Close

Donate today to keep Global Voices strong!

Watch the video: We Are Global Voices!

We report on 167 countries. We translate in 35 languages. We are Global Voices. Watch the video »

Over 800 of us from all over the world work together to bring you stories that are hard to find by yourself. But we can’t do it alone. Even though most of us are volunteers, we still need your help to support our editors, our technology, outreach and advocacy projects, and our community events.

Donate now »
GlobalVoices in Learn more »

“The Outside World Frightens Putin”: Russians Talk Ukraine

RuNet Echo This post is part of RuNet Echo, a Global Voices project to interpret the Russian language internet. All Posts · Learn more
Ukrainian protesters. YouTube screenshot.

Ukrainian protesters braving the cold. YouTube screenshot.

Over the past week, massive protests unfolded in Ukraine following President Viktor Yanukovych's decision not to sign the EU-Ukraine Association Agreement. They rapidly grew in size, morphing into a country-wide effort to influence their government, with citizens sharing developments and other information via Twitter and Facebook using the hashtags #євромайдан, #евромайдан, and #euromaidan. Despite the violence, there have been some positive developments. Twitter user @Dbnmjr, who aggregates Ukrainian and Russian-language updates alike, wrote:

The Shevchenko Court has released ALL [arrested] students, the judges recognized the illegality of the detentions, [they] are afraid and make rulings in accordance with the law.

Russians continue to be divided about the protests. President Vladimir Putin, for example, remarked that the protests seemed “more like a coup than a revolution.” Activist Oleg Kozyrev (@oleg_kozyrev) responded, tweeting:

The outside world frightens Putin.

Young opposition activist @berillii quipped:

Putin, unfortunately, is crazy.

Pussy Riot lawyer Mark Feygin (@mark_feygin) noted that Ukraine's President Yanukovich is acquiescing to protester demands:

Hey, Viktor Yanukovych is melting away…

Others were frustrated with armchair experts writing about Ukraine from Moscow. Photo-blogger Ilya Varlamov (@varlamov), who was on the ground in Kiev on December 1, griped:

Is there a Twitter plugin that can be used to cut out all the political commentators who, sitting in cozy Moscow cafes, discuss the fate of Ukraine?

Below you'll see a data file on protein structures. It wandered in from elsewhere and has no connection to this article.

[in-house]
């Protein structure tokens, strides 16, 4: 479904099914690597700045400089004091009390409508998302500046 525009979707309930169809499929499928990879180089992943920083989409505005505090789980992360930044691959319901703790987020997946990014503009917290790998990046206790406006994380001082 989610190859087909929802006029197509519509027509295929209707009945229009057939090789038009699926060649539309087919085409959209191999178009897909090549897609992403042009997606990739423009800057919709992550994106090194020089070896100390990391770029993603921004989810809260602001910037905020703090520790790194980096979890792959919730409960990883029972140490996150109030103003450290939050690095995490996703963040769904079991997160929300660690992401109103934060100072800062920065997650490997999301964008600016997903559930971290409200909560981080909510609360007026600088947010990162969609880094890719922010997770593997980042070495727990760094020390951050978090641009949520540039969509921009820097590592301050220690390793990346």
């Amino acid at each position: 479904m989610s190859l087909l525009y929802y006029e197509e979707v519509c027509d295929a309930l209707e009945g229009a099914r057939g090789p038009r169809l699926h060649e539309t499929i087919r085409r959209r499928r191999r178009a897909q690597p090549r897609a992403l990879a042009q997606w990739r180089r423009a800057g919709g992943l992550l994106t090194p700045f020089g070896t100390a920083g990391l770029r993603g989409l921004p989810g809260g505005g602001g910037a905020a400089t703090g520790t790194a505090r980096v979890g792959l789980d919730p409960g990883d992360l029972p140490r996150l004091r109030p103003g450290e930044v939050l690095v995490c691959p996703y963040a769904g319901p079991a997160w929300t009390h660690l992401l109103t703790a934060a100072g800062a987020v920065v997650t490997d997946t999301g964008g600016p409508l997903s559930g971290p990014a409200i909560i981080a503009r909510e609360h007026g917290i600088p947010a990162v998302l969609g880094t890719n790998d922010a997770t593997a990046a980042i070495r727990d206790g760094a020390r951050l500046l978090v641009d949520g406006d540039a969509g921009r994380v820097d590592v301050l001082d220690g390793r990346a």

Some joked about the ramifications of expanding the ailing EU even further. Roman Dolzhinskiy posted the following on his Facebook [ru]: 

Про Украину вот что думаю. Я категорически против ее евронтеграции. Потому что мне жалко Евросоюз. Он уже чуть не подавился Румынией-Болгарией, а Украиной точно подавится. Не выдержит, не прокормит.

Here's what I think about Ukraine. I am categorically against its integration into the EU. Because I feel sorry for the EU. It has nearly choked on Romania and Bulgaria, and it will certainly choke on Ukraine.

Irek Murtazin, a Moscow journalist, blogged [ru] about the epitome of the two-dimensional way in which Russians view Ukraine, in a piece titled “Blondes Discuss What's Happening in Ukraine.” Murtazin overheard a conversation between two girls in the Moscow Metro — one of the girls expressed the opinion that Ukraine is Russia's for the taking, while the other had some sympathy for those with European aspirations:

Иду на работу и думаю, девушки «по разную сторону баррикад», но в головах у обеих – винегрет и упрощение ситуации в Украине до абсурдности. Не правы обе. Но ведь подобный взгляд на события у наших соседей и братьев сформировался не только у этих девушек, точно так же думают миллионы. И есть серьезная опасность, что усиление поляризация Украины может стать еще одним фактором поляризации и России.

I am walking to work and thinking, these girls are “on opposite sides of the fence,” but both have a completely mixed up and absurdly simplified understanding of the situation in Ukraine. Neither of them is right. But these girls are not the only ones who have formed these opinions; in fact, millions think this way. And there is a serious danger that the increased polarization of Ukraine could become another factor in the polarization of Russia.

In the end though, most people simply wish Ukraine all the best, as twitter user Pavel Senko (@senko), who simply tweeted:

I hope everything works out for the people of Ukraine.

  • Vestias

    A Russia de Putin espera-se tudo eu faços votos que a Ucrãnia no futuro próximo faça parte da familia da Europa

World regions

Countries

Languages